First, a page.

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9 Ways to Jumpstart Your Career

9 Ways to Jumpstart Your Career

Whether you have decided to stick with your current field or are currently seeking to reinvent yourself, it is wise to have a career path in mind. After all, setting your sights on a desired career trajectory will make it easier to achieve your goals. Of course, selecting your preferred path isn’t enough on its own to make things happen. Instead, you have to be willing to put in some hard work, along with following proven techniques that could make the difference between getting that next promotion or remaining stuck in your current position.

1. Sign Up for Training Courses

Are you working in an entry level position but trying to become knowledgeable and skilled enough to make the next move up the career ladder? Or perhaps you’ve attained a medium-level position, but you want to make the leap to management? Showcasing proficiency in your current job is the first step, but you should also sign up for any applicable training courses that will help prepare you for career advancement.

Keep in mind that a lack of training causes 40 percent of employees to quit their job in less than one year. By seeking out the training you need, you can set yourself apart from the rest of the pack and make sure that you truly want your target position.

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2. Utilize Networking

The saying “it’s not what you know, it’s who you know,” is extremely accurate, which means that you need to make networking a priority. However, you may not know who in your professional and personal network is best equipped to help you with your career. This is especially true if you are looking to move to a new company or industry.

Fortunately, networking options such as Covve and LinkedIn can help. For example, Covve allows you to search your network for individuals who are connected to industry leaders. This means that you can quickly discover who is in the best position to help you make potentially career altering connections. By using this process, you can save yourself a lot of time and energy during your job hunt.

3. Request a Cross-Functional Project

One thing that companies often look for when making an internal promotion is which employees have demonstrated that they can work well in a team environment. Additionally, workers who have picked up skills from various departments and learned to apply them with reasonable competence will typically be viewed as more promotable than those that only specialize in one specific department or role. If you are not being offered cross-functional work, be sure to request it.

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4. Create the Right Online Reputation

Everyone has something in their past that they would rather keep hidden from their current or potential employer. This is the Internet Age, though, which makes it harder than ever to keep your proverbial skeletons locked firmly in a closet. Because there truly is no such thing as privacy on the Internet, you must clean up or even delete any social media profiles that could make you look like an undesirable candidate.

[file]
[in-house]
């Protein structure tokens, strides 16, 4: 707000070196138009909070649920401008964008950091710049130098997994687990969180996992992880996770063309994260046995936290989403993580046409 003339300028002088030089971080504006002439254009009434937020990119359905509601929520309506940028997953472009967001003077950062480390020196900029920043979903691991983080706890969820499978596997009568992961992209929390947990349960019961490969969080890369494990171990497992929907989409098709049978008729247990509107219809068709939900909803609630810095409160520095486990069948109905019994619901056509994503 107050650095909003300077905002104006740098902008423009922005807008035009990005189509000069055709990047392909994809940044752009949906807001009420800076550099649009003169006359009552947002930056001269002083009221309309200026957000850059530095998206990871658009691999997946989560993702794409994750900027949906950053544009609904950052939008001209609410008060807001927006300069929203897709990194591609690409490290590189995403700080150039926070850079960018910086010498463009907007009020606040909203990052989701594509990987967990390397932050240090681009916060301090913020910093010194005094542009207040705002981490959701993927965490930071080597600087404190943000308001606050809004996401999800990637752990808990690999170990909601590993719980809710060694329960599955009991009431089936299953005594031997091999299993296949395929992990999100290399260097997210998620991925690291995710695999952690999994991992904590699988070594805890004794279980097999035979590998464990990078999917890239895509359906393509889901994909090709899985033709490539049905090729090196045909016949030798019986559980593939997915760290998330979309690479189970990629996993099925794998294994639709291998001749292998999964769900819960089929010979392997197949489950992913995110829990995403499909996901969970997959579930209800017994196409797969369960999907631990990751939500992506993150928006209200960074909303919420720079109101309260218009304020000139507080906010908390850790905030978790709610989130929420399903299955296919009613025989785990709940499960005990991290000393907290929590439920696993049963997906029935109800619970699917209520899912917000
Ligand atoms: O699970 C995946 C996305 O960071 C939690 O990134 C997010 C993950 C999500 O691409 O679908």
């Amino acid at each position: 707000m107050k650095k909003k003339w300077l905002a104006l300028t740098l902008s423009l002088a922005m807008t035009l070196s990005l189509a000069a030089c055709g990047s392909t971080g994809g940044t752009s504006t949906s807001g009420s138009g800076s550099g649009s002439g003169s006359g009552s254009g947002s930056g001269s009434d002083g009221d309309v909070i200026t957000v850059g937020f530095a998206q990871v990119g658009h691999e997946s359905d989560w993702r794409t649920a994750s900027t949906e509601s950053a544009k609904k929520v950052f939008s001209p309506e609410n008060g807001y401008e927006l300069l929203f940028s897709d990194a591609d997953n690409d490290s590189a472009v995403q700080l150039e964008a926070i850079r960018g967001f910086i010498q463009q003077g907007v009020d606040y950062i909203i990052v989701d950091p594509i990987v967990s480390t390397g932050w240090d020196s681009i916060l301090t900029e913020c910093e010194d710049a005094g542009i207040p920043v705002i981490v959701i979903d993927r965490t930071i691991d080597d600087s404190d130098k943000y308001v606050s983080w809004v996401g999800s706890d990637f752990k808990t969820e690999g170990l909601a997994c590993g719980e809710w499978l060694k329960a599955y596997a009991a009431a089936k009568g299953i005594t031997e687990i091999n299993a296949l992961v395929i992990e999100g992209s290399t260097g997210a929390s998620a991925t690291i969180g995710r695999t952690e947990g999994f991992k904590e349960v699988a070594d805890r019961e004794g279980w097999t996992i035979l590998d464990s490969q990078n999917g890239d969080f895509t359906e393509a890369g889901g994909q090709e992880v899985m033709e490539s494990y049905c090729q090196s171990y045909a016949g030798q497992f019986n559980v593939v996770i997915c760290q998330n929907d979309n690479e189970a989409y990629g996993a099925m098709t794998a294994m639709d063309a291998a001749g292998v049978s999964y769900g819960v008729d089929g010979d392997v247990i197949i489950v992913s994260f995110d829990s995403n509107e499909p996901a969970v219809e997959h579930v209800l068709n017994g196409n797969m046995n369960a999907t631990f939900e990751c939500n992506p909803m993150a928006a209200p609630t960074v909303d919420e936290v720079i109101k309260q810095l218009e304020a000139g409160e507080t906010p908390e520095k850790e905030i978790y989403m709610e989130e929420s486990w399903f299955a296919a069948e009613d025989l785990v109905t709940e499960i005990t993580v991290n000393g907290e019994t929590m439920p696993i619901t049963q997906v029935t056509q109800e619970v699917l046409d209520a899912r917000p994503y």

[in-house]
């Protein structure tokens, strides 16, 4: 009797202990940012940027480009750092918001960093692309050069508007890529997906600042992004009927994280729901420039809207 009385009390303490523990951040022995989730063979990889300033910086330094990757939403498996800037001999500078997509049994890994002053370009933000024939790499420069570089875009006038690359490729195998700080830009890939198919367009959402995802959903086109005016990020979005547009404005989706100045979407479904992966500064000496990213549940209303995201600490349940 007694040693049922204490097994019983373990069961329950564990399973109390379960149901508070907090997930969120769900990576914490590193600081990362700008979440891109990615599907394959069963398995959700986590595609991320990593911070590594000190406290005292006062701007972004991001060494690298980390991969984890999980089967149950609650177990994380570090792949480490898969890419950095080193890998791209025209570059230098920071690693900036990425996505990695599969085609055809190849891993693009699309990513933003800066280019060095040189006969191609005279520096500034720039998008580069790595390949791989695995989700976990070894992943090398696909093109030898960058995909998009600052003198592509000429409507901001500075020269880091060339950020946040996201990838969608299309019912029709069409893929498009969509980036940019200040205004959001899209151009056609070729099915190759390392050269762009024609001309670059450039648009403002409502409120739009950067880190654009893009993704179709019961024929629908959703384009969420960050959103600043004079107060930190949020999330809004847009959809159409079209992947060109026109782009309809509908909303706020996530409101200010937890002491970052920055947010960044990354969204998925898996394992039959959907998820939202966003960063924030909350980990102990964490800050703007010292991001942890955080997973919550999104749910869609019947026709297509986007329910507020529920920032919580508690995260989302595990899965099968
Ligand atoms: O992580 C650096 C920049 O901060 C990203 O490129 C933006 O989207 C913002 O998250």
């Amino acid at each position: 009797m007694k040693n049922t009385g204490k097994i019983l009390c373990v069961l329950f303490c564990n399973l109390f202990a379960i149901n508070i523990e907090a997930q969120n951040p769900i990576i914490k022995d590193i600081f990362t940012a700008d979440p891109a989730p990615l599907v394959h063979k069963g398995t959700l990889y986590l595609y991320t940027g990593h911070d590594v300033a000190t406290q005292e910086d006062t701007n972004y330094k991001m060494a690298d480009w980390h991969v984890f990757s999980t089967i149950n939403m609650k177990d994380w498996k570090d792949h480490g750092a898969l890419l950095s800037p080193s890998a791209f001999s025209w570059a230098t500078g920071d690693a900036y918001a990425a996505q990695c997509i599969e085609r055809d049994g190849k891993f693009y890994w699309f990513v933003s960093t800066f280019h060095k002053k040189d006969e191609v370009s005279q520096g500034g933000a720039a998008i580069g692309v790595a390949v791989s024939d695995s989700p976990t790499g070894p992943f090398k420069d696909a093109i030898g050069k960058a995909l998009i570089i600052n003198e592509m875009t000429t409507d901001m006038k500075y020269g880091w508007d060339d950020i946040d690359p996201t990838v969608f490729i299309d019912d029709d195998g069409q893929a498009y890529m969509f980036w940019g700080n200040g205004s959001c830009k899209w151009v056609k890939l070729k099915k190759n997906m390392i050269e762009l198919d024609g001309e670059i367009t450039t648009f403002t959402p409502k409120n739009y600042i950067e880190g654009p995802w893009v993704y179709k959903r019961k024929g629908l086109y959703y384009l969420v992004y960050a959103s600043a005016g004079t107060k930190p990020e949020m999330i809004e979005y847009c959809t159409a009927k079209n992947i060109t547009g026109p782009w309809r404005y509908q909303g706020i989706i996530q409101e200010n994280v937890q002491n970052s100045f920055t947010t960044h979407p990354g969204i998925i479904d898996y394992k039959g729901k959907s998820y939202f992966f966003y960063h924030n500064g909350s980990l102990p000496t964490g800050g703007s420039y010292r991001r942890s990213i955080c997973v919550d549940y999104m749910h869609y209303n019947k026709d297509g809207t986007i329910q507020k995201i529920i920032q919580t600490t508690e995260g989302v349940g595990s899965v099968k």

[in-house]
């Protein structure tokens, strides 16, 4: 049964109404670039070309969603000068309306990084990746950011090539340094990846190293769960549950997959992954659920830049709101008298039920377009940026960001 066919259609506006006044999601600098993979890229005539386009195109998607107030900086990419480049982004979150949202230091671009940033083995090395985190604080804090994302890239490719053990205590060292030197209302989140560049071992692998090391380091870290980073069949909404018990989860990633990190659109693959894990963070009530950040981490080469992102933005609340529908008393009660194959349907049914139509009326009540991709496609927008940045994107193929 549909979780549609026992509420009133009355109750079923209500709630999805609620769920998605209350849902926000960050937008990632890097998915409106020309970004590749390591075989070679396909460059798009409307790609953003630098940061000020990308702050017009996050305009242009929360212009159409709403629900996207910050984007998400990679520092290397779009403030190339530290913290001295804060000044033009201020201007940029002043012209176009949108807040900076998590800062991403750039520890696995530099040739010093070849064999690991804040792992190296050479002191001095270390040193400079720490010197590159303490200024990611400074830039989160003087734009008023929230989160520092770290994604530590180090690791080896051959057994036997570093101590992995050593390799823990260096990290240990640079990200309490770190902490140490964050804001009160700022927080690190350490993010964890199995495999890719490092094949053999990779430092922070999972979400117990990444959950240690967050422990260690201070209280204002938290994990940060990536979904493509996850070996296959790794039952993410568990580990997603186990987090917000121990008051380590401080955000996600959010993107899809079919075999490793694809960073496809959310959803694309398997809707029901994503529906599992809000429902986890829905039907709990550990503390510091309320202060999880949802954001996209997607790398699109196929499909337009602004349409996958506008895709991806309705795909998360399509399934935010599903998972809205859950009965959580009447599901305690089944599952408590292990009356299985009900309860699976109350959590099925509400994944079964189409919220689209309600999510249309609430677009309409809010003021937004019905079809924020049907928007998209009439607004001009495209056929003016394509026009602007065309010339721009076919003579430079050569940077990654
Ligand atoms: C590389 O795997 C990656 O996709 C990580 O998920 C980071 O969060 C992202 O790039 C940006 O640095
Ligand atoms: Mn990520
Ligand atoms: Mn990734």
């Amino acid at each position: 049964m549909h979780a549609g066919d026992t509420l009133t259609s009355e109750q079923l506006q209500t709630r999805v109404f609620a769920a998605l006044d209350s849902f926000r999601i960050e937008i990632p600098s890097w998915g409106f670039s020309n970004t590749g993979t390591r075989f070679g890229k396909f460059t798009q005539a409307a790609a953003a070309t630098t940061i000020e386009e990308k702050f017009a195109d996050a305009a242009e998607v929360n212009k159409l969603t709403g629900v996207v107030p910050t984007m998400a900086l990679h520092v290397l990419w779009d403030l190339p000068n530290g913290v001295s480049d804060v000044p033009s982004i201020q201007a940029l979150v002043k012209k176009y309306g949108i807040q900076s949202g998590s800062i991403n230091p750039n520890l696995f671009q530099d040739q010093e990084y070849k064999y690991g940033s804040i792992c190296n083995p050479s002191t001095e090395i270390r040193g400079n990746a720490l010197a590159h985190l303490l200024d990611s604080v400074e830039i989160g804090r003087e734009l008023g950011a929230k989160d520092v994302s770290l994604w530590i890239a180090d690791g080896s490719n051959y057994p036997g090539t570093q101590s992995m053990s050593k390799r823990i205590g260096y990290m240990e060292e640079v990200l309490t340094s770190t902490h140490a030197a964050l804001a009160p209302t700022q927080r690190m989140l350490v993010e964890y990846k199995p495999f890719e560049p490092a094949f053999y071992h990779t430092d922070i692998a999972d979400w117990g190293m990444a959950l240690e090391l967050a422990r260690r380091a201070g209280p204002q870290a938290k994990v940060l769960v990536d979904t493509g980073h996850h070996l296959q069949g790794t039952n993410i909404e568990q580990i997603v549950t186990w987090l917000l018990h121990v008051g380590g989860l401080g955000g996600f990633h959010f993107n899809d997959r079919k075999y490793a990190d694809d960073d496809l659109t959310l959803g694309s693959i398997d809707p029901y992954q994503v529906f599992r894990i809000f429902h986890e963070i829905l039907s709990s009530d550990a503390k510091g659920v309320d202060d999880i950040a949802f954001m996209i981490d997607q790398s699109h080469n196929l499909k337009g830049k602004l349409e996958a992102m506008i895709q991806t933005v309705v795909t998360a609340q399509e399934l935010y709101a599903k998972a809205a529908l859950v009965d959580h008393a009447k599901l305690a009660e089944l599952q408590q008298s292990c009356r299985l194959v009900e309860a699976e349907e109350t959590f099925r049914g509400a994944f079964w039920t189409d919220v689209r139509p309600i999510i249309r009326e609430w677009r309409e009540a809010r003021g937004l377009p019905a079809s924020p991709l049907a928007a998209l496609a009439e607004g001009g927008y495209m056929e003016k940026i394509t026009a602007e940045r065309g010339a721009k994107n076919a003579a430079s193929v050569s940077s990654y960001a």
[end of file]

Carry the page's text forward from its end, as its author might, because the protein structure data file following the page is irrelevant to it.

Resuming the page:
At the same time, don’t become unsearchable because this will seem very suspicious. Instead, present the type of social media image that is best suited for your chosen career path. Also, always remember that 18 percent of companies have fired someone for a social media post, and this number continues to grow each year.

5. Consider Getting a Mentor

The information that you can learn from a mentor is invaluable, and they may also end up being the person to recommend you for a promotion or a new job. Therefore, it makes good sense to seek out someone who has already achieved the type of career success that you are aiming for. Be sure to listen carefully to all of their advice and ask them questions that can help you conquer your fears and other stumbling blocks. Having a mentor will increase your chances of succeeding, and you will also acquire access to a new network of potential future colleagues and employers.

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6. Determine Your Strengths and Work with Them

Perhaps you want to change your career path because you are unhappy in your current line of work. You may also have become bored with your position and want to be promoted so that you can take on a new challenge. Before you can figure out which career path will be truly satisfying, it is necessary to determine your personal strengths and interests.

For instance, if you aren’t very organized and don’t have a love for numbers, it doesn’t make sense to look for a career in the bookkeeping field. However, if you have a love for socializing and creating eye-catching imagery, this could make you a natural fit for a marketing or sales position. By tapping into your inner strengths, you can get a clearer image of how to structure your career.

7. Seek Out Honest Feedback

Some people truly aren’t aware of their strengths and weaknesses, and this may make them believe they are qualified for a promotion when they truly aren’t ready yet. Asking your coworkers and supervisors to offer you honest, constructive feedback may not be easy, especially if they point out some weaknesses you don’t know about. In the long run, though, this is one of the best ways to determine your strengths and to have the opportunity to improve your weaknesses. As an added bonus, taking this type of initiative for personal growth may impress your supervisors enough to help you land the next available promotion.